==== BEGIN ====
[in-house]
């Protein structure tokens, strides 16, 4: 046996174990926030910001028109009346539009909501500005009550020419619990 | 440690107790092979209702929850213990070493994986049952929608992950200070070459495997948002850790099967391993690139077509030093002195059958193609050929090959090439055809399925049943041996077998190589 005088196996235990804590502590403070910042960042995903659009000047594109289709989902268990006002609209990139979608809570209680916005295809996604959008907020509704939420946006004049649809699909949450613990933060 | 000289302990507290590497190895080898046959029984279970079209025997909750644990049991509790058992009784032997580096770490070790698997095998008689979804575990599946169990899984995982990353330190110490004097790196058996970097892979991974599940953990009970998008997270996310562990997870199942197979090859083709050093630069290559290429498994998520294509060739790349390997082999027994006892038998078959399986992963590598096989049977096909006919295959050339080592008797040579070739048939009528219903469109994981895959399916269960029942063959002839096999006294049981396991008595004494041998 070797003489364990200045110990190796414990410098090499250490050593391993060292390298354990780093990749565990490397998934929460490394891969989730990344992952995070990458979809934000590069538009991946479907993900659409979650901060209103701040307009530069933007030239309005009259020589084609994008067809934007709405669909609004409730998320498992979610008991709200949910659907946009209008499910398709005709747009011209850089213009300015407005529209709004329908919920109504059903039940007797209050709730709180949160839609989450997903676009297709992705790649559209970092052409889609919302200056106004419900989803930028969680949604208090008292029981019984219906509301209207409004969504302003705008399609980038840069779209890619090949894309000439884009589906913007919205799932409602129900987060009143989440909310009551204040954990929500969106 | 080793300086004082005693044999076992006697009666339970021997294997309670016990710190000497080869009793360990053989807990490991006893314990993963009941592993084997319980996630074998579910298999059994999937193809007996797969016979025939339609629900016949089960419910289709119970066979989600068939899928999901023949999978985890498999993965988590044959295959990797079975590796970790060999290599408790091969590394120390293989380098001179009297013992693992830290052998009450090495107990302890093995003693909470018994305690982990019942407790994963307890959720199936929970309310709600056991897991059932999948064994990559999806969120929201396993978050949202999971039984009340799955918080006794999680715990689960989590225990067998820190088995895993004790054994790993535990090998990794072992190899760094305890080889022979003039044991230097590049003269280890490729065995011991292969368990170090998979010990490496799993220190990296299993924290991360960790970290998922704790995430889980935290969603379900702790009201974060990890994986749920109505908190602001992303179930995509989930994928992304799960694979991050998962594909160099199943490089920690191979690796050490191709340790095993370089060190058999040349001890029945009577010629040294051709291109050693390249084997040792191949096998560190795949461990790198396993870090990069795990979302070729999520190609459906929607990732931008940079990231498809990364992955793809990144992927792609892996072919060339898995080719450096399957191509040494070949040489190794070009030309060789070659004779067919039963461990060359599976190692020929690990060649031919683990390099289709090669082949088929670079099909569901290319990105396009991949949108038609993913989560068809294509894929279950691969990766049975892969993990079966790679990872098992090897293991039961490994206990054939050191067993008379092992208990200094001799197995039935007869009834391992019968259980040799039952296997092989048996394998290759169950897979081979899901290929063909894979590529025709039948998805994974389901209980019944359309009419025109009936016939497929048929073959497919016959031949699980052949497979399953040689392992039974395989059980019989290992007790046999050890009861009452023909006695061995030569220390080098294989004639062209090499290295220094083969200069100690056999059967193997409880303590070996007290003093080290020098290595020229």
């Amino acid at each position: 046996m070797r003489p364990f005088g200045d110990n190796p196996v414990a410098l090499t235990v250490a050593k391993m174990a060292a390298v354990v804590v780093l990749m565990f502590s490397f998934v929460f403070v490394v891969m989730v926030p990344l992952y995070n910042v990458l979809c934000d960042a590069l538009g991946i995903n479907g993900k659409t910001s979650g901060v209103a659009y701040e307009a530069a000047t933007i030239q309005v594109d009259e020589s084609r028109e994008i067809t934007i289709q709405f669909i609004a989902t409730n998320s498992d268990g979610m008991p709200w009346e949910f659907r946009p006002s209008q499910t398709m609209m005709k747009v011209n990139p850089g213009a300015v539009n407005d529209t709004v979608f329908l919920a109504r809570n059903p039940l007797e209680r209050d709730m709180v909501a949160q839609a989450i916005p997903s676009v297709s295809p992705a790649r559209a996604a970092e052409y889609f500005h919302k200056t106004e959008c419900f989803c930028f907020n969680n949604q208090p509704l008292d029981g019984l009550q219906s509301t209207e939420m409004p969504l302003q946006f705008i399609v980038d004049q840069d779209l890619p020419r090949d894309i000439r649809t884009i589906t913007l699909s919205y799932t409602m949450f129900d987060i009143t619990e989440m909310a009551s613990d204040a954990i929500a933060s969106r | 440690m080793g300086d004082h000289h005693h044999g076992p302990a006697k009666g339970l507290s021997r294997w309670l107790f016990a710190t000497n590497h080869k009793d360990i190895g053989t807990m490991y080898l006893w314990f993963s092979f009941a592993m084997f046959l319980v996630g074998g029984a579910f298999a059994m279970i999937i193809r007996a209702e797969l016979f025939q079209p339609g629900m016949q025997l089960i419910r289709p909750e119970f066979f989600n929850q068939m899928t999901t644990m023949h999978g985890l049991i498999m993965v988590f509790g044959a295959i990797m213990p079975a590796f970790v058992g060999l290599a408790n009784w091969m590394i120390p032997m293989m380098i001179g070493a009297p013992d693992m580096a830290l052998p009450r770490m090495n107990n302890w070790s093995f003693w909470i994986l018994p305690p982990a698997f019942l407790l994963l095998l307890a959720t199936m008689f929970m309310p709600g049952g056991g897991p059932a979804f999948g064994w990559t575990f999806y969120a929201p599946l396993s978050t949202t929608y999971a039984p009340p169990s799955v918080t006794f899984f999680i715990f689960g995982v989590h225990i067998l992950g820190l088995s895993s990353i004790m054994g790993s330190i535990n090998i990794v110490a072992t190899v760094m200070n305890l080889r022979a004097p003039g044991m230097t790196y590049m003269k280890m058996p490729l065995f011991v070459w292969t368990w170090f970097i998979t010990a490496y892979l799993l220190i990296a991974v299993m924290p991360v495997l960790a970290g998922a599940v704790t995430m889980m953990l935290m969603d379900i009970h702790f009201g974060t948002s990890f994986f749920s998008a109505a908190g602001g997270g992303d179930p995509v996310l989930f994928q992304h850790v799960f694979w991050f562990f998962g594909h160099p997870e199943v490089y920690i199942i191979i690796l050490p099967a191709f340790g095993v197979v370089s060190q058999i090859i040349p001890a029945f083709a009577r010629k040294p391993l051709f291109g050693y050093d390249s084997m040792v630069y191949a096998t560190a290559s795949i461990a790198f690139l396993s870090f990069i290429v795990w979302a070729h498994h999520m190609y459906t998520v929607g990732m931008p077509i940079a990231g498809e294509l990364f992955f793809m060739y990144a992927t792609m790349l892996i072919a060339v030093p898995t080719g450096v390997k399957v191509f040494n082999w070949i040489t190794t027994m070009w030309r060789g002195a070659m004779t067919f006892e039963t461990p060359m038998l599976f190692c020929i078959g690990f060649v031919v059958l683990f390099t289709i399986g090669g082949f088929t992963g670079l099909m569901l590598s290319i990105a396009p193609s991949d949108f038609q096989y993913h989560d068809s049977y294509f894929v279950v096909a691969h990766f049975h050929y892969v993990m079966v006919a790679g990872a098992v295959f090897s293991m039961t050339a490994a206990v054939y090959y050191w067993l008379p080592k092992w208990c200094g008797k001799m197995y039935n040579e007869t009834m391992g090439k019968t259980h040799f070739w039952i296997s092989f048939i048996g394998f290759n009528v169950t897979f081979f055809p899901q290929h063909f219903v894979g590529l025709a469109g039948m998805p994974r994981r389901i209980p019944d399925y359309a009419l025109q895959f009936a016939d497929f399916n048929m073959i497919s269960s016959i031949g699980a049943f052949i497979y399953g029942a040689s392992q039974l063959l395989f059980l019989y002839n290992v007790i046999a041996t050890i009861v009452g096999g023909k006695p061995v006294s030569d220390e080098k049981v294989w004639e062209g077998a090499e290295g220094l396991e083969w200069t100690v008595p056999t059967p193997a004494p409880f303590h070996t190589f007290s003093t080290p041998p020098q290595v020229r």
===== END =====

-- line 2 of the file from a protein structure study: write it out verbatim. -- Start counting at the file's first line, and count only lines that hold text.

């Protein structure tokens, strides 16, 4: 046996174990926030910001028109009346539009909501500005009550020419619990 | 440690107790092979209702929850213990070493994986049952929608992950200070070459495997948002850790099967391993690139077509030093002195059958193609050929090959090439055809399925049943041996077998190589 005088196996235990804590502590403070910042960042995903659009000047594109289709989902268990006002609209990139979608809570209680916005295809996604959008907020509704939420946006004049649809699909949450613990933060 | 000289302990507290590497190895080898046959029984279970079209025997909750644990049991509790058992009784032997580096770490070790698997095998008689979804575990599946169990899984995982990353330190110490004097790196058996970097892979991974599940953990009970998008997270996310562990997870199942197979090859083709050093630069290559290429498994998520294509060739790349390997082999027994006892038998078959399986992963590598096989049977096909006919295959050339080592008797040579070739048939009528219903469109994981895959399916269960029942063959002839096999006294049981396991008595004494041998 070797003489364990200045110990190796414990410098090499250490050593391993060292390298354990780093990749565990490397998934929460490394891969989730990344992952995070990458979809934000590069538009991946479907993900659409979650901060209103701040307009530069933007030239309005009259020589084609994008067809934007709405669909609004409730998320498992979610008991709200949910659907946009209008499910398709005709747009011209850089213009300015407005529209709004329908919920109504059903039940007797209050709730709180949160839609989450997903676009297709992705790649559209970092052409889609919302200056106004419900989803930028969680949604208090008292029981019984219906509301209207409004969504302003705008399609980038840069779209890619090949894309000439884009589906913007919205799932409602129900987060009143989440909310009551204040954990929500969106 | 080793300086004082005693044999076992006697009666339970021997294997309670016990710190000497080869009793360990053989807990490991006893314990993963009941592993084997319980996630074998579910298999059994999937193809007996797969016979025939339609629900016949089960419910289709119970066979989600068939899928999901023949999978985890498999993965988590044959295959990797079975590796970790060999290599408790091969590394120390293989380098001179009297013992693992830290052998009450090495107990302890093995003693909470018994305690982990019942407790994963307890959720199936929970309310709600056991897991059932999948064994990559999806969120929201396993978050949202999971039984009340799955918080006794999680715990689960989590225990067998820190088995895993004790054994790993535990090998990794072992190899760094305890080889022979003039044991230097590049003269280890490729065995011991292969368990170090998979010990490496799993220190990296299993924290991360960790970290998922704790995430889980935290969603379900702790009201974060990890994986749920109505908190602001992303179930995509989930994928992304799960694979991050998962594909160099199943490089920690191979690796050490191709340790095993370089060190058999040349001890029945009577010629040294051709291109050693390249084997040792191949096998560190795949461990790198396993870090990069795990979302070729999520190609459906929607990732931008940079990231498809990364992955793809990144992927792609892996072919060339898995080719450096399957191509040494070949040489190794070009030309060789070659004779067919039963461990060359599976190692020929690990060649031919683990390099289709090669082949088929670079099909569901290319990105396009991949949108038609993913989560068809294509894929279950691969990766049975892969993990079966790679990872098992090897293991039961490994206990054939050191067993008379092992208990200094001799197995039935007869009834391992019968259980040799039952296997092989048996394998290759169950897979081979899901290929063909894979590529025709039948998805994974389901209980019944359309009419025109009936016939497929048929073959497919016959031949699980052949497979399953040689392992039974395989059980019989290992007790046999050890009861009452023909006695061995030569220390080098294989004639062209090499290295220094083969200069100690056999059967193997409880303590070996007290003093080290020098290595020229």